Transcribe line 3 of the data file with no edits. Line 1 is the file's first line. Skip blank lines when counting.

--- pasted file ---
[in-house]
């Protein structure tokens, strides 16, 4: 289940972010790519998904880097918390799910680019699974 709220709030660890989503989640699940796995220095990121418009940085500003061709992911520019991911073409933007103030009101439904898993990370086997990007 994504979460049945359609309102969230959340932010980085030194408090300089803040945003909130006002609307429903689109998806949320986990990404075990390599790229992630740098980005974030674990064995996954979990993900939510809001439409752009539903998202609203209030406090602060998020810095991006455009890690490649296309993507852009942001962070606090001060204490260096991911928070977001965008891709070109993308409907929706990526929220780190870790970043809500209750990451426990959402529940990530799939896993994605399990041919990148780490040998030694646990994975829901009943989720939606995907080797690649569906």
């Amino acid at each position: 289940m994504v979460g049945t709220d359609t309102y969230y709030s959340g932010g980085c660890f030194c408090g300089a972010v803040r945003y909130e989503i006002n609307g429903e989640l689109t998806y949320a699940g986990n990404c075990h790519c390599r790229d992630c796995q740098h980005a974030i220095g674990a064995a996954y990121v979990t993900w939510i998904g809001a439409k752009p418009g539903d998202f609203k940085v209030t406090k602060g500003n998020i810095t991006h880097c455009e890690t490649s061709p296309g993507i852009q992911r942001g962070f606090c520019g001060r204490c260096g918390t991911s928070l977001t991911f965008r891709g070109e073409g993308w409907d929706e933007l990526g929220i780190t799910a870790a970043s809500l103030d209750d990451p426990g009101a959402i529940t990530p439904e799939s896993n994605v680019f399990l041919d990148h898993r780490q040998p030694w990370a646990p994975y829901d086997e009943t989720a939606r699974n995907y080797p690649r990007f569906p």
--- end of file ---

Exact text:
């Amino acid at each position: 289940m994504v979460g049945t709220d359609t309102y969230y709030s959340g932010g980085c660890f030194c408090g300089a972010v803040r945003y909130e989503i006002n609307g429903e989640l689109t998806y949320a699940g986990n990404c075990h790519c390599r790229d992630c796995q740098h980005a974030i220095g674990a064995a996954y990121v979990t993900w939510i998904g809001a439409k752009p418009g539903d998202f609203k940085v209030t406090k602060g500003n998020i810095t991006h880097c455009e890690t490649s061709p296309g993507i852009q992911r942001g962070f606090c520019g001060r204490c260096g918390t991911s928070l977001t991911f965008r891709g070109e073409g993308w409907d929706e933007l990526g929220i780190t799910a870790a970043s809500l103030d209750d990451p426990g009101a959402i529940t990530p439904e799939s896993n994605v680019f399990l041919d990148h898993r780490q040998p030694w990370a646990p994975y829901d086997e009943t989720a939606r699974n995907y080797p690649r990007f569906p």